• Susan Eller

    Hello Jesse and Ben,

    I am glad that one of the tenets of this site is to have online psychological safety.

    I first read the Bochatay et al. article, then Eppich & Schmutz’ commentary. I found the social identity theory discussion useful in giving a terminology to the in-group/out-group behaviors that I have observed in healthcare. I appreciated the four strategies outlined in the commentary, and am glad that Walter and Jan provided suggestions for transforming some of these potentially challenging conversations into productive learning opportunities.

    I decided to delve a little deeper by listening to the podcast. I was not sure at first that it would resonate with me – until I experience a huge “aha” moment. A few months ago, I heard a simulation colleague advocate that it would be good to refer to people in the third person, or by their titles, during debriefing – rather than call them by name. Their rationale was that it could neutralize negative emotions. I disagreed, and expressed my concern that calling someone “the nurse” could be perceived as very impersonal and hierarchical – especially if done by a physician debriefer. The speaker did not agree with me, and said that the nurses they worked with all liked this model. I still had my doubts, and internally wondered if those nurses were just too afraid to speak up against the hierarchy. When I heard Malcolm Gladwell quote Malcolm X in describing the difference between the house negro and the field negro – it struck that same nerve.

    When we look at social identity theory to understand the reasons for the in-group and out-group behavior, it gives us a way to discuss the behaviors and barriers that create the house nurse/woman/LGBTQ/etc. paradigm. (I hesitated to write that last sentence, as it did not seem “politically correct”. However, it also seemed correct to call out the fact that our culture/system can create such divisiveness). How wonderful that Walter, Jan, and others are exploring and explicating ways to break down those barriers and behaviors. I am profoundly grateful that in my own professional career – I found my kindred spirits across professions, gender, and other perceived boundaries, before encountering too many of the in-group architects.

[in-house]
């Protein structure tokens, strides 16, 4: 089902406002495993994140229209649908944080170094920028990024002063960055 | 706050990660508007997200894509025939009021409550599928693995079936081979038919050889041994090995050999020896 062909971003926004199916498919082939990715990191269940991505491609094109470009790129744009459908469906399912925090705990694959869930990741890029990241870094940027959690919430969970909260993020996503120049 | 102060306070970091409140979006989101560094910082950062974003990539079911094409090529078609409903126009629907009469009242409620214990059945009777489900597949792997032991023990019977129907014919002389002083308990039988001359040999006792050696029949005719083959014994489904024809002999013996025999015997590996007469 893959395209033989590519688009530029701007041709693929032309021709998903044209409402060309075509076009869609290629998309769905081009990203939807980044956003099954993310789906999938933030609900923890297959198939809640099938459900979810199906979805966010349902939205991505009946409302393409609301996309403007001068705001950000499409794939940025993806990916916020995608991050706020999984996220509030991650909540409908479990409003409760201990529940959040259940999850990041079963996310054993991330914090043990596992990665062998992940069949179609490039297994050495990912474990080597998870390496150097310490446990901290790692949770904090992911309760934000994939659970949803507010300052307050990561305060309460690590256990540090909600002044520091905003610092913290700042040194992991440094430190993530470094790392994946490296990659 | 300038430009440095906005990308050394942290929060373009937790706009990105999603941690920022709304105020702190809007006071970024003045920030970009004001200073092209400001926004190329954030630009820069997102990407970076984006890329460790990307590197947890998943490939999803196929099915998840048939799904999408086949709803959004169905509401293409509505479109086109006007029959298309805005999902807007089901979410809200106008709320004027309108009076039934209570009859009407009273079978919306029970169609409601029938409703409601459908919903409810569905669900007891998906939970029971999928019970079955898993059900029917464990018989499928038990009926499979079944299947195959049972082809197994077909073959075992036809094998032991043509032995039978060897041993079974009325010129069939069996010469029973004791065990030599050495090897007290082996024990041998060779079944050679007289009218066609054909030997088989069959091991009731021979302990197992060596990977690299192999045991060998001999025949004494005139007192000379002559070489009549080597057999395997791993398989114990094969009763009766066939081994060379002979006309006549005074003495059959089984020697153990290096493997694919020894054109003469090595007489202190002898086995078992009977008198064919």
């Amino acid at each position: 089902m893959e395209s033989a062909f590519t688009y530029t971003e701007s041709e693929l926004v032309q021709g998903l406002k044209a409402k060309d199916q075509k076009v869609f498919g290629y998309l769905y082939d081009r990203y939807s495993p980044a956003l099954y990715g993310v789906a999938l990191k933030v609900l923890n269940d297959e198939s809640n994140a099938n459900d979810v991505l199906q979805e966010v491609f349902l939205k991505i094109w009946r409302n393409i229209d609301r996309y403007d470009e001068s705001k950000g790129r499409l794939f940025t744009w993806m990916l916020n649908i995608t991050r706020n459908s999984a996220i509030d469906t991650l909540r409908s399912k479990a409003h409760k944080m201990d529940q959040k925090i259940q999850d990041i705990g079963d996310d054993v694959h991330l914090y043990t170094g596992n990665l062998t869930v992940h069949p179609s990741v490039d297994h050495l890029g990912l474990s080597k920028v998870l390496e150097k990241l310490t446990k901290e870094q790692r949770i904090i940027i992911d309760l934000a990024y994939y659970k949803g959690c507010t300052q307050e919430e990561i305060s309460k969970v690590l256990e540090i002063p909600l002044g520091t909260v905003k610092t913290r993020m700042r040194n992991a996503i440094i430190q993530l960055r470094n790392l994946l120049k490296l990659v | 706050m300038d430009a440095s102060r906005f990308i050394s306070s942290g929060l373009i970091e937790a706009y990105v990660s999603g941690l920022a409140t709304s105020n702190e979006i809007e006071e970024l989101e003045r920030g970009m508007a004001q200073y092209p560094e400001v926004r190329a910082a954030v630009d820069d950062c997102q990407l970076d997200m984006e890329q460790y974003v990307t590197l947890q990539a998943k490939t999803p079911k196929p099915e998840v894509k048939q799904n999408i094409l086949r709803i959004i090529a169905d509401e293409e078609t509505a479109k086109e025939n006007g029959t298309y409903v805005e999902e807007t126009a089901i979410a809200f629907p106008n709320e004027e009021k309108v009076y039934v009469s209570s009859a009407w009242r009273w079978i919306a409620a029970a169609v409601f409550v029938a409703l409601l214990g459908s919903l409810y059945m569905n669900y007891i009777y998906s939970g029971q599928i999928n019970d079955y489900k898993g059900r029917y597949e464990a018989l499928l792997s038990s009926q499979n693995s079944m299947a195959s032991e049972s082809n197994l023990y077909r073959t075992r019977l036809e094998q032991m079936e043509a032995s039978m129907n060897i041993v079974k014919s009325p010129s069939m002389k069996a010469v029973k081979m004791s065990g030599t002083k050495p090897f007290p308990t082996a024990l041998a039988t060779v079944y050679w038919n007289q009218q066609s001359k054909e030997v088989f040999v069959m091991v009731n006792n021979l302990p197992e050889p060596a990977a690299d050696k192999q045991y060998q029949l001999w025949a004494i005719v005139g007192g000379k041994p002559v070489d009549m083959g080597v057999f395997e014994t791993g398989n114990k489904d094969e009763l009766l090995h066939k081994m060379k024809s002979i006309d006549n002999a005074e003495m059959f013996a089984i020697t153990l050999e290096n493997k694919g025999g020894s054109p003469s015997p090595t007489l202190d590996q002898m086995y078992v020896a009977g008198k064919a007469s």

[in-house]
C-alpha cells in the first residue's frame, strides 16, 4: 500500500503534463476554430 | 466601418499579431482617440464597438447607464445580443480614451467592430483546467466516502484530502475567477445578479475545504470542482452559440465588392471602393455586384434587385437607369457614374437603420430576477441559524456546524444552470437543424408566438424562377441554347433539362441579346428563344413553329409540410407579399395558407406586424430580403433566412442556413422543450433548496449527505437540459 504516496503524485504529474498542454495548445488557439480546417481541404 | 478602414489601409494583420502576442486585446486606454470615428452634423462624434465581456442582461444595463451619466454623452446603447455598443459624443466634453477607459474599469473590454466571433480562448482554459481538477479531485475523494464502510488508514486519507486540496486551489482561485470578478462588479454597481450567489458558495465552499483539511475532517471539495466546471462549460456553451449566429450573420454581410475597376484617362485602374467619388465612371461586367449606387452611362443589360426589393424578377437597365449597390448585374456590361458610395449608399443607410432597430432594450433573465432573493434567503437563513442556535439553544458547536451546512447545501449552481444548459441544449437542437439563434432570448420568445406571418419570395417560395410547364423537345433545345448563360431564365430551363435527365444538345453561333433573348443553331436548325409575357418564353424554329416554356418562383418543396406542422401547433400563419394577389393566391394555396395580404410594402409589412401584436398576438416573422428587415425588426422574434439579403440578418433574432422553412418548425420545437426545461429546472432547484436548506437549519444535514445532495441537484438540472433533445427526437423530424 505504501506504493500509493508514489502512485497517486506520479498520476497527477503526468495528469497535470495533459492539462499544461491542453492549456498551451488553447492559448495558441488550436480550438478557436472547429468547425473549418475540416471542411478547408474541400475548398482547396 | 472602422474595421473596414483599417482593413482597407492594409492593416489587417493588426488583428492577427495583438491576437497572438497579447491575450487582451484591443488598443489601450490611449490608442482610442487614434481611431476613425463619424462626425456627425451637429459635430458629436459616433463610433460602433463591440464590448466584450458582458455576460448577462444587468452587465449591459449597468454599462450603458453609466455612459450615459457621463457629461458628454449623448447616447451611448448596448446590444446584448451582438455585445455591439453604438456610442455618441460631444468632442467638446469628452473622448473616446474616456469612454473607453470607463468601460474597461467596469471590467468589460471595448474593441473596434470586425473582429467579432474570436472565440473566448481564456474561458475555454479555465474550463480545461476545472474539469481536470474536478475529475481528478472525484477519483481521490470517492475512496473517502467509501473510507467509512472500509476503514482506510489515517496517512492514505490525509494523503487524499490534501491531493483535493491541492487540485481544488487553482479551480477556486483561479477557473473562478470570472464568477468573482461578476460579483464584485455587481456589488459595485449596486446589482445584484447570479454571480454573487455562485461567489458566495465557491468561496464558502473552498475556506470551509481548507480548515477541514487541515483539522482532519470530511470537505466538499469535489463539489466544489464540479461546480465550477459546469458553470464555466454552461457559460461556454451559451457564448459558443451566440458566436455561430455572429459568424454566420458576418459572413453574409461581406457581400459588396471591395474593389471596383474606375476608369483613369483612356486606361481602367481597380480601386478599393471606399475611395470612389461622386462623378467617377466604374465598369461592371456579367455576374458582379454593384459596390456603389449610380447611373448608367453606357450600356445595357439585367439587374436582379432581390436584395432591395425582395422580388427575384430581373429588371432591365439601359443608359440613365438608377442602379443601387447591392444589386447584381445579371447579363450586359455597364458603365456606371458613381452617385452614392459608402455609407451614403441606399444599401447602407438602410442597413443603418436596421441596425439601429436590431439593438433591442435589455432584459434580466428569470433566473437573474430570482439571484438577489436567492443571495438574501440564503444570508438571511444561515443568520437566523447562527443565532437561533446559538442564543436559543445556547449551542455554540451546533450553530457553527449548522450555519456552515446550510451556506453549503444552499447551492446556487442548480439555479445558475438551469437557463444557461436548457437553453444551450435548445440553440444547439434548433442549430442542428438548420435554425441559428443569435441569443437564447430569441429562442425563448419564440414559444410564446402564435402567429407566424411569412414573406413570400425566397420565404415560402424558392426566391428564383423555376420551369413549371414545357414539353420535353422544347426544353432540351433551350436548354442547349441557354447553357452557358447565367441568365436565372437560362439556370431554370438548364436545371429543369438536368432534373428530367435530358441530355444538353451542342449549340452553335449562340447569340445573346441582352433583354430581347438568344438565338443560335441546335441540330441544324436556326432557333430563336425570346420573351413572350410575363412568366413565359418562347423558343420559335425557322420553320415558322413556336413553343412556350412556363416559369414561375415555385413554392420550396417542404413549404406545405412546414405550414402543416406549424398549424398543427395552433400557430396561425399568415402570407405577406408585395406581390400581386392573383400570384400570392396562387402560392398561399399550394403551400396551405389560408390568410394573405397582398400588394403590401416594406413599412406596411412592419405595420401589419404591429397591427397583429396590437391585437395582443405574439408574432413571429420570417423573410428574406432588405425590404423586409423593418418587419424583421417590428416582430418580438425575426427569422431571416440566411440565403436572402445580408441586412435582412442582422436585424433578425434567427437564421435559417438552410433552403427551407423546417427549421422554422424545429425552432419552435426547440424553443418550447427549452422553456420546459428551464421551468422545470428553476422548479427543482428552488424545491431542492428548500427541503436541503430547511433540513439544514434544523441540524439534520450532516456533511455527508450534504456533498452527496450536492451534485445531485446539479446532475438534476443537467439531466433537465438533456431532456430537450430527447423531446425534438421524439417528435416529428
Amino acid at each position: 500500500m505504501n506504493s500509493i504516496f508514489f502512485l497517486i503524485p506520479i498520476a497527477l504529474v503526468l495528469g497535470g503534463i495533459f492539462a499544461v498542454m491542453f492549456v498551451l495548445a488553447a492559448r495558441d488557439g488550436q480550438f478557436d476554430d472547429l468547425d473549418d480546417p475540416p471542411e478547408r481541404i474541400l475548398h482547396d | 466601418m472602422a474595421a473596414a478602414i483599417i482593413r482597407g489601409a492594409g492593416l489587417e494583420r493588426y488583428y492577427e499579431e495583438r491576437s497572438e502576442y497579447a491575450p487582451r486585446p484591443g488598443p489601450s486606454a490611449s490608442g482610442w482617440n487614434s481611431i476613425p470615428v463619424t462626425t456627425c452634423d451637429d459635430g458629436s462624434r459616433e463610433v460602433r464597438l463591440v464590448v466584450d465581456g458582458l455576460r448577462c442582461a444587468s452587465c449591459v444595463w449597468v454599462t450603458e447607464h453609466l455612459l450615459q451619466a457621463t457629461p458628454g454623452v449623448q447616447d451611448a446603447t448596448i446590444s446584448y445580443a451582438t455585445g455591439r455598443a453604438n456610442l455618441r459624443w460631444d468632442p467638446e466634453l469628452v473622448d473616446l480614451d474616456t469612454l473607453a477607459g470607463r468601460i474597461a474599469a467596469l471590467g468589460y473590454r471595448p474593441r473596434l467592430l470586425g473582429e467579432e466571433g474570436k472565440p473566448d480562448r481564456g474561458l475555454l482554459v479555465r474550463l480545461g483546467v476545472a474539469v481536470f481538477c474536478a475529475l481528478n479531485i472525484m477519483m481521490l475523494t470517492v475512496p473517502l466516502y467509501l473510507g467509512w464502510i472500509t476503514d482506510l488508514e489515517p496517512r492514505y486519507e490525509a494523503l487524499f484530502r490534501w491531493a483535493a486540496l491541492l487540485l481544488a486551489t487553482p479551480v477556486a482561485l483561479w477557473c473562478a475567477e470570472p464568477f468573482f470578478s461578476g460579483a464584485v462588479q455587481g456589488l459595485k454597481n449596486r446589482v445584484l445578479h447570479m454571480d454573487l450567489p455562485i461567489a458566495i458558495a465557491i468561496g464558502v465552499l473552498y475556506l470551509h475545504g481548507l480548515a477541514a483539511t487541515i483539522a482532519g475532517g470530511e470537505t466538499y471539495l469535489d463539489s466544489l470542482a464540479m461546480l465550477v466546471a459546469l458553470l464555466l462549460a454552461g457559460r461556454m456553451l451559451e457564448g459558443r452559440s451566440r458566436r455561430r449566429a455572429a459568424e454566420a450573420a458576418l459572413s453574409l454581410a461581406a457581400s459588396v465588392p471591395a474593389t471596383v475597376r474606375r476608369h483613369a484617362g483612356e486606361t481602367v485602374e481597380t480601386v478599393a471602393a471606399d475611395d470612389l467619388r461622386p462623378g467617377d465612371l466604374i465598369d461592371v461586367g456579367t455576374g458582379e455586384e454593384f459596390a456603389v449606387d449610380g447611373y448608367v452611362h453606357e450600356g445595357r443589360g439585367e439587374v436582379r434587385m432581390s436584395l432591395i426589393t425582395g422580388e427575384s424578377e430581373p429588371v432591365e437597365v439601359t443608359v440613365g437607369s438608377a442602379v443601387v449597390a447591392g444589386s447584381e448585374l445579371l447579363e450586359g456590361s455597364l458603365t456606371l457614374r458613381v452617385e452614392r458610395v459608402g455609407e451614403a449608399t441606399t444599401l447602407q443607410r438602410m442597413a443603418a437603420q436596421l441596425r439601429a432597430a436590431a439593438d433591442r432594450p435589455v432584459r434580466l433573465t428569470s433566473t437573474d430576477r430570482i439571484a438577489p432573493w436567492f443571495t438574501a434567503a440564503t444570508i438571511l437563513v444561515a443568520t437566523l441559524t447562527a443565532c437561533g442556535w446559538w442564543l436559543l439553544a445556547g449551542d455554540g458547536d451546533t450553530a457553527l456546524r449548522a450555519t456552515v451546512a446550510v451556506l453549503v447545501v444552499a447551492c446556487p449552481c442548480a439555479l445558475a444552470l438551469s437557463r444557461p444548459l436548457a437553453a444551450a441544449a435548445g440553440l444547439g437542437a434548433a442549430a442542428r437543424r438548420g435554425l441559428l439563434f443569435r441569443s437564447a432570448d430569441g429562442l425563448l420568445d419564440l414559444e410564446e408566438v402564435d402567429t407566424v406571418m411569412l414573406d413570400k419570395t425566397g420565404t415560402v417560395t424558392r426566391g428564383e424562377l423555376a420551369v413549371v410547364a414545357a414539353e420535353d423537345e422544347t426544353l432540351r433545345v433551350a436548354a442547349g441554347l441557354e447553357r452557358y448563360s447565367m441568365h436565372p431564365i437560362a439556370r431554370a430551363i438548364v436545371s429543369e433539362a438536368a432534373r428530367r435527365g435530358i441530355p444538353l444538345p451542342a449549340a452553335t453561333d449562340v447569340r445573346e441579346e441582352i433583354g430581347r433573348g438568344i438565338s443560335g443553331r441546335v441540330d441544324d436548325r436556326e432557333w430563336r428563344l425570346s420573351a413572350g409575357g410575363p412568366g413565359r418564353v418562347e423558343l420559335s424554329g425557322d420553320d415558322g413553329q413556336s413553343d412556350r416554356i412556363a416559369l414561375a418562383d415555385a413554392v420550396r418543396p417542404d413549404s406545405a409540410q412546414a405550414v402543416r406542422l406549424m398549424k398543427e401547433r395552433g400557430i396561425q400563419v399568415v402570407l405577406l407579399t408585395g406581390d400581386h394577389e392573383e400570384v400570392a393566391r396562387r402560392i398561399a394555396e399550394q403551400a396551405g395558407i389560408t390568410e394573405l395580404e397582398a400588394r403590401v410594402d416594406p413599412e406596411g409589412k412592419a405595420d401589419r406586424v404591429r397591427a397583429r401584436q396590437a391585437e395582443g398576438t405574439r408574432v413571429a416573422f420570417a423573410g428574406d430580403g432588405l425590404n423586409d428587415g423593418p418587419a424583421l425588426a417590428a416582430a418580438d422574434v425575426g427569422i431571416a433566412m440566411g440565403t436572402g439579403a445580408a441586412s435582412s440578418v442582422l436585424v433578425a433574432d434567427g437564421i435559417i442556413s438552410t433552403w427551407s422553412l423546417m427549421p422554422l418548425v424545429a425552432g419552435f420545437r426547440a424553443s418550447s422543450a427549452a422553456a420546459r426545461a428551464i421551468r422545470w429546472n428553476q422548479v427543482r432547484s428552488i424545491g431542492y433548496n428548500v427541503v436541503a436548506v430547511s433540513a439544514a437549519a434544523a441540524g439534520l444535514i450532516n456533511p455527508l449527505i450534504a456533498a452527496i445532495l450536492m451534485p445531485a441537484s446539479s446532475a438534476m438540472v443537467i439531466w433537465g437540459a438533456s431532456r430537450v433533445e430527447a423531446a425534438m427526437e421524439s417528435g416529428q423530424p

• Ben Symon Post author

      Hi Susan it’s so nice to have you back with us this month! I agree with you strongly with regards to the referring to colleagues by position reads as dehumanising rather than Emotionally neutral.

      I’m glad you enjoyed the additional deep dive reading and the podcast. To me they all very much hit at their heart about what it means to belong, how important that is to us as a driver of our behaviours, and it helps me be wary of this in myself but also hopefully reminds me to try and be more empathetic when I see it in others. I don’t always succeed I guess, I like belonging too.

  • Sonia Twigg

    I am rather fascinated by qualitative research papers – trying to take on the lens of a new theory like social identity theory is like reading a juicy new novel… so I was sucked in to this story – and could identify with the examples. Intersectionality was a useful concept to describe the complexity of how our membership of different groups (eg gender and role in the hospital) interact. It rang true to me that hierarchy is the most salient social category involved in physician conflicts. It seemed an ironic fact that during conflicts with out-groups, we emphasise the positive behaviours of our in-group colleagues and criticise out-group colleagues. It made sense that conflicts between groups have negative effects on group interactions and hardens the boundaries separating groups.

    Junior doctors are under enormous stress trying to fit in to their in-group, and become knowledgeable members of that specialty… and since many rotate every couple of months they are always working to fit into a new In-group. The actions of those higher in the hierarchy may have greater consequences than they realise. It is easy for conflicts to occur – and the junior doctor may not be in a position to use this “moment of tension” for a “productive conversation”.

    As a supervisor of junior doctors (and still in training myself), this article helped me reflect on my responsibility to help my colleagues feel welcome on my team and reminded me of some simple tools to minimise conflicts; being careful of the consequences of my actions, explicitly welcoming input, thanking team members, and modelling perspective taking – explaining how I might understand the sometimes annoying actions of an out-group member.

    And Eppich’s editorial gave me a moment of relief thinking about how to make productive use of conflict when it inevitably occurs. A conflict could turn into a great teaching moment if I can model an inclusive, productive and ethical approach.

    Lots of things there to look forward to on my next shift 😊